VoIP Gateways Article

How Might a Repeal of Net Neutrality Affect Small Business Services?

May 11, 2017

With the idea of “net neutrality” being up for debate once again with the current presidential administration, content providers and small service providers are getting a bit nervous. Net neutrality (News - Alert), the concept that Internet service providers (ISPs) must treat all data equally regardless of its content or source, was enshrined in law with the FCC’s (News - Alert) Open Internet Order back in 2015. The agency’s new chairman, Ajit Pai, has stated that he is in favor of “deregulation” and wants to cave into ISP demands that the rules are hindering business growth. Under current regulations, ISPs can manipulate the flow of data traffic only to optimize network performance.

Net neutrality rules apply to “common carriers,” or providers of broadband Internet access, that mass market services to residential customers and small businesses. In February of 2015, the FCC reclassified broadband ISPs as “common carriers” under the Communications Act of 1934 (Title II) and Telecommunications Act of 1996 (Section 706). The most salient point of current net neutrality rules is that carriers may not create “fast lanes” for companies that pay more.

While enterprise service offerings such as VoIP gateways, content delivery networks (CDNs) and Internet peering are ostensibly not covered by net neutrality rules, small businesses are beginning to worry that if net neutrality is repealed, it will affect their ability to access business services. Large content creators such as Amazon, Netflix and Apple (News - Alert) may find their fortunes on the wane as ISPs offer more content of their own and prioritize that traffic. This situation becomes more likely with the recent integration in the broadband market, according to a recent blog post by Nick Kephart, Senior Director of Product Marketing for ThousandEyes.

“With recent vertical and horizontal integration in the broadband market (e.g. Comcast/NBC Universal (News - Alert), AT&T/Time Warner, Verizon/AOL/Yahoo, Charter/Time Warner Cable, CenturyLink/Level 3), net neutrality proponents believe that ISPs will be able to charge content providers for rights to preferred access on their networks,” he wrote. “They also fear that ISPs might favor their own content companies and ad networks or block access to content during contract disputes.”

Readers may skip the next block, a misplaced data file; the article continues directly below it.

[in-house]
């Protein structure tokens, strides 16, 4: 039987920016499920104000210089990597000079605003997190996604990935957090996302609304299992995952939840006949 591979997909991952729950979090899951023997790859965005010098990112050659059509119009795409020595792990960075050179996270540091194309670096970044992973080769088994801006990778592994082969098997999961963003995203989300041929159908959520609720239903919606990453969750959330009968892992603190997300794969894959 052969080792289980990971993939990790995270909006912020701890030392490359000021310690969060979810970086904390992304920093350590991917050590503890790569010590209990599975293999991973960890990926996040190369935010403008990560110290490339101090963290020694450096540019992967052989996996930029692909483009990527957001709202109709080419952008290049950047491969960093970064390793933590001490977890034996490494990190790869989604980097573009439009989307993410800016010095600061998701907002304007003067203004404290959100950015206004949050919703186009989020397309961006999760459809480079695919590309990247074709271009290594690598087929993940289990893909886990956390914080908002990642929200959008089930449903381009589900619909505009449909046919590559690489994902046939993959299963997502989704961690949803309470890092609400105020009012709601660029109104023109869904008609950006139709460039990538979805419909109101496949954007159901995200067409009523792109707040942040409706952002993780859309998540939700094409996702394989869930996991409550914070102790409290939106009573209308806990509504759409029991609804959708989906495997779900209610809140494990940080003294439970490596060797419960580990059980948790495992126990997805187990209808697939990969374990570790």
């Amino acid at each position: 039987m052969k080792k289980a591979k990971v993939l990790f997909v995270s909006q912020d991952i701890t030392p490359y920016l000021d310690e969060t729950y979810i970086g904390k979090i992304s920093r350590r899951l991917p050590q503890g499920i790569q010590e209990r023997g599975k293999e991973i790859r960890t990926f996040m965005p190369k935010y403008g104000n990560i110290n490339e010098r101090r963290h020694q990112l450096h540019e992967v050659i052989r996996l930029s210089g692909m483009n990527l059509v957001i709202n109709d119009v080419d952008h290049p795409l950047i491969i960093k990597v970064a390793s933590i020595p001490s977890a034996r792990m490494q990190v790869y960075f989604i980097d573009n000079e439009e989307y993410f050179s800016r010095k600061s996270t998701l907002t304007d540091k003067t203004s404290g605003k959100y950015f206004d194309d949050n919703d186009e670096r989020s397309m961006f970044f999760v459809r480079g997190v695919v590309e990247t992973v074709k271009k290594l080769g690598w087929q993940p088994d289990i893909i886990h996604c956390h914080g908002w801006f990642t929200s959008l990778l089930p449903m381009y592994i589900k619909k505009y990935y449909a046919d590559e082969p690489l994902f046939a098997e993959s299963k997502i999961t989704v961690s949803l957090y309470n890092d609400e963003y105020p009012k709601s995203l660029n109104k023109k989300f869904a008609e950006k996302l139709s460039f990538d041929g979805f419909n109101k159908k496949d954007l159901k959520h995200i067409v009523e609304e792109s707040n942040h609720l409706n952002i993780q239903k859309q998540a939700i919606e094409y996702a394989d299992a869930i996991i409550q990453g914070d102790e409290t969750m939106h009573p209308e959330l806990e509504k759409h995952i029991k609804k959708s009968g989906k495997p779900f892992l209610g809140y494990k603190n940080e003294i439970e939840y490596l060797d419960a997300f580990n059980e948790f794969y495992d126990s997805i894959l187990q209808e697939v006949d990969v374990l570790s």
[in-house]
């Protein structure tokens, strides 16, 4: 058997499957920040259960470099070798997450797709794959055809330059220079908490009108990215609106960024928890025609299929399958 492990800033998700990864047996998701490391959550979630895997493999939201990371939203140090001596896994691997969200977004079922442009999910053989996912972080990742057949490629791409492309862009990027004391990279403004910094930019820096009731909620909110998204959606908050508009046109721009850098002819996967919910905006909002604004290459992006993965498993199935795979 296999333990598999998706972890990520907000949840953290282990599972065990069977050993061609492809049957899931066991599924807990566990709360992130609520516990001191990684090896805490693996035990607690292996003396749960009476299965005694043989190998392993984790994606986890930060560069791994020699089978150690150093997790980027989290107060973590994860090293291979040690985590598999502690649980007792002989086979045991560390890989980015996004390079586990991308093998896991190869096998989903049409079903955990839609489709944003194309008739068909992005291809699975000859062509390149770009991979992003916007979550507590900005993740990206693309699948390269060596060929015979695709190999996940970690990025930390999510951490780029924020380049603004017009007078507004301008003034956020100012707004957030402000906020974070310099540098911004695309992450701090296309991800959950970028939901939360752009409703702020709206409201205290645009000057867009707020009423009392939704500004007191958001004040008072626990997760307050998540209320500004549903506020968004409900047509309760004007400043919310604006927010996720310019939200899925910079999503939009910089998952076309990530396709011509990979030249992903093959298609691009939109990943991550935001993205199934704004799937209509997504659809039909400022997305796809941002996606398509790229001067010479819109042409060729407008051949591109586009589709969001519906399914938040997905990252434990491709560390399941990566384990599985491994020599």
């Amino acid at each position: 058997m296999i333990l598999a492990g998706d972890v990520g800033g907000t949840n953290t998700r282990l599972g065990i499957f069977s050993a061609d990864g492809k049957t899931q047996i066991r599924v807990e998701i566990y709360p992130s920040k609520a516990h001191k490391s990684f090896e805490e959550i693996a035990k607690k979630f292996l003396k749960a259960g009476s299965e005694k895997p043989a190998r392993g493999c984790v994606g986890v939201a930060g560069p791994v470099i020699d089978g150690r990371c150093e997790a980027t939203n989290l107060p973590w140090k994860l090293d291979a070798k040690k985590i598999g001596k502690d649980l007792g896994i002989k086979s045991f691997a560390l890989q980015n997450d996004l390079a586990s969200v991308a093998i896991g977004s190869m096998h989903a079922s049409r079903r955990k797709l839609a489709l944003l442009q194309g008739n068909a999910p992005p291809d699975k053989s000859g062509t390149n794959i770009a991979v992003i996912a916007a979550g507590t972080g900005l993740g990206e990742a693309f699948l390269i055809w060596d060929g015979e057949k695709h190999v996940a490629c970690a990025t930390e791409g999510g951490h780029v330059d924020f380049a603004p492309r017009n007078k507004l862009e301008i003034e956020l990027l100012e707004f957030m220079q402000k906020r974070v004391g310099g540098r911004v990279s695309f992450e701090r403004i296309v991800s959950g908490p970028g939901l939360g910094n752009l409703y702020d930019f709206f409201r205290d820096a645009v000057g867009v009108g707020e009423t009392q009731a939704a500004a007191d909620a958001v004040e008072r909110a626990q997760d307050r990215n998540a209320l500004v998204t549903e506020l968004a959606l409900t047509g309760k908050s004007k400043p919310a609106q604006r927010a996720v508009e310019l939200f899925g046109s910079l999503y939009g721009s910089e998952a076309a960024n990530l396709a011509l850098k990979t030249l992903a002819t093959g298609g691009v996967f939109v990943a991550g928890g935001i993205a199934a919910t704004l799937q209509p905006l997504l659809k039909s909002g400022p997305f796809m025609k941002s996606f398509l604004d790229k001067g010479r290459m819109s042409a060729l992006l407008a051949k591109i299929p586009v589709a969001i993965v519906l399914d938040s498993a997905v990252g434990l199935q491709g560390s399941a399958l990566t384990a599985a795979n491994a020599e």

There is no doubt that a repeal of net neutrality would put small startups, apps and public services at a disadvantage, as these companies would be unlikely to pay for preferential access without passing the cost directly onto customers. Today, many small businesses rely on startups for services and content, including for their core functions such as telephony, software and business services.

Whatever happens, it won’t happen overnight. Overturning the current net neutrality legislation will require coordinated Congressional action on a repeal that will not play well with voters who dislike their ISPs more than any other class of company. The Trump administration may attempt a shortcut by revoking the FCC’s ability to regulate ISPs as common carriers through judicial action, but this, too, would take years to wend its way through court.

Plans to fight the repeal of Net Neutrality are already in the works. Earlier this month, startup lobbying group Engine, which has the support of more than 800 startups from across the U.S., began mobilizing to oppose, began targeting FCC Chairman Pai directly with a statement.

“The success of America’s startup ecosystem depends on more than improved broadband speeds,” they wrote to the chairman. “We also depend on an open Internet — including enforceable net neutrality rules that ensure big cable companies can’t discriminate against people like us. We’re deeply concerned with your intention to undo the existing legal framework.”

Edited by Alicia Young
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